Qatar's strategy for developing its healthcare sector in
Qatar includes a commitment to improve the quality and standard of
'life' by promoting education and reform in Life
In promoting research in Life Sciences, there are a number of
existing key players including the following:
Qatar Foundation for Education,
Science and Community Development (QF) is a private, chartered,
nonprofit organization that has, amongst other things, identified
research of the Life Sciences as a catalyst for expanding and
diversifying Qatar's economy, enhancing the education of its
citizens and increasing the quality of healthcare, wellbeing, and
security of its citizens.
In 2006, QF established the Qatar
National Research Fund, as part of it's ongoing commitment to
establish Qatar as a knowledge-based economy, fostering research
in, amongst other things, Life Sciences.
Sidra Medical and Research Center is
a teaching and research centre that has commenced partial operation
this year, and has recently appointed Qatar's Minister of
Public Health, Dr. Hanan Al-Kuwari, to the board of governors for
Sidra as a sign of confidence in Sidra and its strategy.
World Innovation Summit for Health
(WISH) is a global initiative of QF with a mandate to inspire
healthcare innovation and promote best practices.
In 2015, Hamad bin Khalifa University launched three new
postgraduate programs within its College of Science and Engineering
to promote education in Life Sciences, namely a masters and PhD
program in Biological and Biomedical Sciences, Sustainable Energy,
and Sustainable Environment.
Qatar is developing an environment that allows private
investment in Life Sciences, as follows:
The Foreign Investment Law allows for
foreigners to apply for an exemption to the requirement that
foreigners own no more than forty nine percent of a limited
liability company if the foreigner can demonstrate that the
activities it will carry out in Qatar are unique and for the public
benefit of Qatar. This exemption is only applicable to certain
sectors including the healthcare sector.
Qatar Science and Technology Park
(QSTP) is a special free zone status which is also a centre of
research and commercial excellence for scientific development and
regionally produced intellectual property for both Qatari and
international partners. The QSTP promotes the research and
commercialisation of technology projects and training. QSTP
licensed entities are not subject to Qatar tax.
Qatar Financial Centre, whilst not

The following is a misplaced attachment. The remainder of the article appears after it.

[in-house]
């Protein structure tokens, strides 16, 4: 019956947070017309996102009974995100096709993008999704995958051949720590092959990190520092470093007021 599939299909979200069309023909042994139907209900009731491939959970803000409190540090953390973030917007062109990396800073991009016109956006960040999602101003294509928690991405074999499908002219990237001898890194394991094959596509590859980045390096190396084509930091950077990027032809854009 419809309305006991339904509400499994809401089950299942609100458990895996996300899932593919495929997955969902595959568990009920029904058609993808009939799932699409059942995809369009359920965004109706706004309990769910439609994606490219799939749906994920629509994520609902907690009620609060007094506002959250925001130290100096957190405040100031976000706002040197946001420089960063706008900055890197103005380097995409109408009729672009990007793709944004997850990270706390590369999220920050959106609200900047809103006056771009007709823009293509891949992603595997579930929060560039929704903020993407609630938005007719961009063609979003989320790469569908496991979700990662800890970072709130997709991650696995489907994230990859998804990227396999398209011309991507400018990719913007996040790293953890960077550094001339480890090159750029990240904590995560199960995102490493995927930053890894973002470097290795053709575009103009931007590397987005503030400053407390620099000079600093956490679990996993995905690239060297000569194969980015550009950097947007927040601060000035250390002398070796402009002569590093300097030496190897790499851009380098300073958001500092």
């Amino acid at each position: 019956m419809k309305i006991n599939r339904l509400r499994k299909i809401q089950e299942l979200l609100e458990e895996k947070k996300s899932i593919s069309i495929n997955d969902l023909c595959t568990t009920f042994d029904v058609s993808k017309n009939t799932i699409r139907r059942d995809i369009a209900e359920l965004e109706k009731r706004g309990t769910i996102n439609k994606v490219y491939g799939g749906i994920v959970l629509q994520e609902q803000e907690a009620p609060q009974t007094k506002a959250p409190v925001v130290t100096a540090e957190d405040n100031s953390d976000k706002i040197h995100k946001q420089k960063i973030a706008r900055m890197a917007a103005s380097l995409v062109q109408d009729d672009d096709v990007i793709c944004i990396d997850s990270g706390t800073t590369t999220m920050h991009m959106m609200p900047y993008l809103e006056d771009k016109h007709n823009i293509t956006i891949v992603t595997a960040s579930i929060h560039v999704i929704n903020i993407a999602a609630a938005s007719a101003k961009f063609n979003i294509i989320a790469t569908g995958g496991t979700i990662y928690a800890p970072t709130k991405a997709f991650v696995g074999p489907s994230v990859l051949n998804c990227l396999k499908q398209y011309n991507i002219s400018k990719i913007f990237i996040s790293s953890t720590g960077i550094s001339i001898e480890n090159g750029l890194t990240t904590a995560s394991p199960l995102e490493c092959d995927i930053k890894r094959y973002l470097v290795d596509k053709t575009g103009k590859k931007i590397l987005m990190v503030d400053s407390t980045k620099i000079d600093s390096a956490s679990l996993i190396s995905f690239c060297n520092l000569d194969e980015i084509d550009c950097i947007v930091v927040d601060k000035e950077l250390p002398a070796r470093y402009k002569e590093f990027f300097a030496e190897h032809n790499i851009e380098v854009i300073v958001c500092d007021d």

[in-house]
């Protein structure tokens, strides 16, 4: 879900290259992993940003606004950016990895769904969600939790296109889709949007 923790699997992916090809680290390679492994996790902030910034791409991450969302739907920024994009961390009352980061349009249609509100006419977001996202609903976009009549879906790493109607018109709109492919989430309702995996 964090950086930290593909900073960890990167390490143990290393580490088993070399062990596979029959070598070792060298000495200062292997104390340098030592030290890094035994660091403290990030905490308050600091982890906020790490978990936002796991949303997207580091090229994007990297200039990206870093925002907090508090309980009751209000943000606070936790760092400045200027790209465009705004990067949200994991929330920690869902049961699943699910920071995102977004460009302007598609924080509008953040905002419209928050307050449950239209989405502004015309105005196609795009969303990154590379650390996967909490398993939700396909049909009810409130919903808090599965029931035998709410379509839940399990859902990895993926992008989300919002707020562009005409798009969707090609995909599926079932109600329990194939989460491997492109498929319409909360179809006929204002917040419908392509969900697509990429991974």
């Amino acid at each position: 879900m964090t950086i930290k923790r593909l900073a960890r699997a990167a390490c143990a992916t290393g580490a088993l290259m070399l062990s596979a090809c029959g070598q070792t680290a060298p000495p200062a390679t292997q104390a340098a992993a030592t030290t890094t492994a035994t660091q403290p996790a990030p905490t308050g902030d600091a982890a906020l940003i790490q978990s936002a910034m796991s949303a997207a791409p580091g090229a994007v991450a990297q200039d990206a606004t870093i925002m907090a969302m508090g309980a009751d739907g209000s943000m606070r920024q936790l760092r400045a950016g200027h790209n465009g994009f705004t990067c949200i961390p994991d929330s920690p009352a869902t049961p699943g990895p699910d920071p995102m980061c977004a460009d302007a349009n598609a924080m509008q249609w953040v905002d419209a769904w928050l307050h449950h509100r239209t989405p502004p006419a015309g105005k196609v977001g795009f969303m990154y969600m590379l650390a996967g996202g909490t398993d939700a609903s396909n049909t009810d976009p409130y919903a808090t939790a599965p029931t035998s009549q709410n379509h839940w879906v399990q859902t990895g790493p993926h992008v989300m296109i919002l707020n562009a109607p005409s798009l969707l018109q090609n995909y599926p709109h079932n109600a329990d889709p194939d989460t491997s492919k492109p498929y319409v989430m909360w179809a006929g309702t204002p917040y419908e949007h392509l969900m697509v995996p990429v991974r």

traditionally a place for healthcare providers to carry out
business in Qatar, has made a strategic decision to diversify from
licensing only financial institutions to license entities involved
in other sectors such as healthcare, education and sports. While a
company cannot trade in the QFC (ie. sell tangible products) it can
set up in the QFC as an unregulated entity to provide advisory and
consultancy services. The entities registered within the QFC may
operate and trade without a local sponsor or service agent (i.e.
100% non-Qatari ownership is permitted, and are governed by the QFC
rules and regulations, including tax and employment
Research in Life Sciences is
undergoing tremendous change thanks to advances in high throughput
analysis, biomedical engineering, stem cells and gene therapy
breakthroughs. The hallmark of the new global research model is
collaboration – scientists forming partnerships based on
research interests, rather than physical locations. It is a model
well-suited to the State of Qatar, which is physically small, but
large in talent, ambition, and resources.
The need for life sciences research is great. The last few
decades have witnessed a rapid increase in the prevalence of
chronic and severe diseases, such as diabetes, cancer, and
cardiovascular diseases. These diseases, which have devastating
health and economic consequences, pose a serious threat to public
health in Qatar and throughout the Middle East. The situation calls
for urgent preventive and early detection strategies as well as
The Ministry of Public Health has recently confirmed that a new
five-year plan will be launched after completion of the current
National Health Strategy 2011- 2016 demonstrating the Qatari
government's continued focus on achieving its National Vison
2030, and in particular the healthcare sector as a means not only
to provide better care and resources to its citizens, but to also
diversify its mainly oil dependent economy.
The key pieces of legislation governing the authorisation, marketing, sale and supply of pharmaceutical products in Mauritius are the Pharmacy Act 1983 and the Consumer Protection (Price and Supplies Control) Act of 1998.
Apart from feeble attempts by health authorities and efforts of charitable organizations, little has been done in Nigeria and a host of underdeveloped and developing economies to tackle the issue of mental health and indeed the law governing that very field of Medicare.
The development of Life Sciences has been one of Mauritius's long time ambitions. It is an industry which meshes well the island's ambitions in the pharmaceutical industry and bio-technological research.
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